Beyond the matter of military hardware and soldiers suffering on the front, in terms of pay, rations, arms and ammunition and even the simple matter of going on regular Pass, there is also the problem of a “local economy” that has developed around the Boko Haram insurgency generally. Even though every officer and soldier is somebody’s son/daughter, husband/wife, uncle/aunt, brother/sister, etc., almost everyone rails at them to hurry up and sweep away Boko Haram. Is it that simple? What are their needs, even on the job? Are those needs being properly addressed? What should they do when we put them under pressure to satisfy their needs “by other means”? When the professional, institutional and infrastructural logistical machinery statutorily put in place to insulate and cushion them from the vagaries of the socio-political environment around them evaporate? Did they sign up to be martyrs, or did they sign up to defend their fatherland, as regular military and security professionals?
But what you get from the press today, especially since the appointment of the new Service Chiefs, is that everyone has suddenly become an expert on national security. New deadlines are being set for them to defeat Boko Haram and end kidnapping and banditry in Nigeria. They are also being warned to quickly secure Nigeria’s territorial integrity, restore confidence in the armed forces and protect our democracy by every means possible. These are sound demands. But only on the face of it. Let us get real. First, deadlines are not new. The Gowon-led federal government set a two-week deadline for an end to the Biafran threat in 1966. It was even tagged a “police action.” Yet, it lasted for three years. A disastrous mistake, right? Reason? The government did not know what it was up against. More recently, the then Chief of Defence Staff announced a specific month and date for an end to Boko Haram. The insurgents grew stronger, instead. Reason? The man had no idea what he was up against. Two years after the date in question they said that Boko Haram was “technically” defeated; at a time of rising casualties from the asymmetrical assaults of the group. The Nigerian military and security forces were never in greater disgrace.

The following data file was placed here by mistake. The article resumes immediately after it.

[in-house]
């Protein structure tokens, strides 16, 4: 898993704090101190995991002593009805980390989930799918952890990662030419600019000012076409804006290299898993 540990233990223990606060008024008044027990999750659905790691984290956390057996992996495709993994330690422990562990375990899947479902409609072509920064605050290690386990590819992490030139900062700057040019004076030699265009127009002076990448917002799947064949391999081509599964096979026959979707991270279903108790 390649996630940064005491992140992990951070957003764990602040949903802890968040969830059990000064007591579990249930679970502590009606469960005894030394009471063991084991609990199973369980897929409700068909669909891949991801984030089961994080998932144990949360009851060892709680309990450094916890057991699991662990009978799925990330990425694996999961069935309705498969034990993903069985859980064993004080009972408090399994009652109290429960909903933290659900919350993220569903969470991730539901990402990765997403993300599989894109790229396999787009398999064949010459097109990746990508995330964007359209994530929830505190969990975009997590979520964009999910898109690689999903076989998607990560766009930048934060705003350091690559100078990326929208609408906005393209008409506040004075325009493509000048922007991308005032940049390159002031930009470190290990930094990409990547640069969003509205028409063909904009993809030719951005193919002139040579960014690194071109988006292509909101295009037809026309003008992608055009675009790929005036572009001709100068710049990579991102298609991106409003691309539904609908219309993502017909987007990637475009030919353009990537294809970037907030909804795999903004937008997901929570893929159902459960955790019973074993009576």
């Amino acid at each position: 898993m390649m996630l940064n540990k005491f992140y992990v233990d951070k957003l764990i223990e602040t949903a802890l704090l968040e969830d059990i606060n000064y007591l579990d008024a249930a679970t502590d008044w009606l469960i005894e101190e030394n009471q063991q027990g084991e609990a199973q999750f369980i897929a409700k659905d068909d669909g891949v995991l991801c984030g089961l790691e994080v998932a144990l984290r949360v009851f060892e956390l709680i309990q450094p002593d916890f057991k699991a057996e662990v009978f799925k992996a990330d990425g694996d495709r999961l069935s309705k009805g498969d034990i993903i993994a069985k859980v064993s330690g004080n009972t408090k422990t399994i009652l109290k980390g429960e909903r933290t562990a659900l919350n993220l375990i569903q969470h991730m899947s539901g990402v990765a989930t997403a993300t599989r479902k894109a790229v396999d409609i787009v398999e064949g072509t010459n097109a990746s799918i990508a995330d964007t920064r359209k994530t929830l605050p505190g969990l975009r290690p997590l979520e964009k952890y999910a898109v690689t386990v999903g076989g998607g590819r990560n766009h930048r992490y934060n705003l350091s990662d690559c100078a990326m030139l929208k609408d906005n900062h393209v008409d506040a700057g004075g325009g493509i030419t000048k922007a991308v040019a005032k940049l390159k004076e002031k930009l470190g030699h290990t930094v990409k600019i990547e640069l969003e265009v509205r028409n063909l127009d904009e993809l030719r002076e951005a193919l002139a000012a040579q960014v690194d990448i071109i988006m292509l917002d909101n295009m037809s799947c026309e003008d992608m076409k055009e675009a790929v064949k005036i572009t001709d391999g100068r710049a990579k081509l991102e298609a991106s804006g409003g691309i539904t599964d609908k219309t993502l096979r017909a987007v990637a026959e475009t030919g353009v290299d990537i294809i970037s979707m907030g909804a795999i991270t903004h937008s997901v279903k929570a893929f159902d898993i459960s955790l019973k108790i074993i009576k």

That is what happens when military and security professionals find themselves constrained to seek cheap cover in political statements. The armed forces and security agencies failed then, partly because the challenge was grossly underestimated and partly because monumental financial irregularities and procurement scandals had replaced the primary task of dealing with the insurgents. For years now, especially within the last five years, our military and security forces have been celebrating the surrender and rehabilitation of “repentant” Boko Haram insurgents. Yet they do not know where Shekau, their leader, is. Interesting, is it not?
Truth is: The newly appointed Service chiefs are inheriting a thoroughly messed up theatre and socio-political environment. Before we start blaming them, let us bear it in mind that close to 40% of Northern Nigeria and much of the Lake Chad Basin are home to convoluted, and shape-shifting crises. Cameroon, Chad, Niger and Nigeria are enmeshed in its many-sided manifestations. Statutory structures for government and governance do not exist in the area. There is no such thing as economic growth and the people, where they are found at all, are sometimes like moving bands. There are literally no clear templates for organised engagement. Add the foregoing to a burgeoning humanitarian crisis in an environment where desertification has abolished political boundaries, and you have the perfect recipe for all manner of challenges.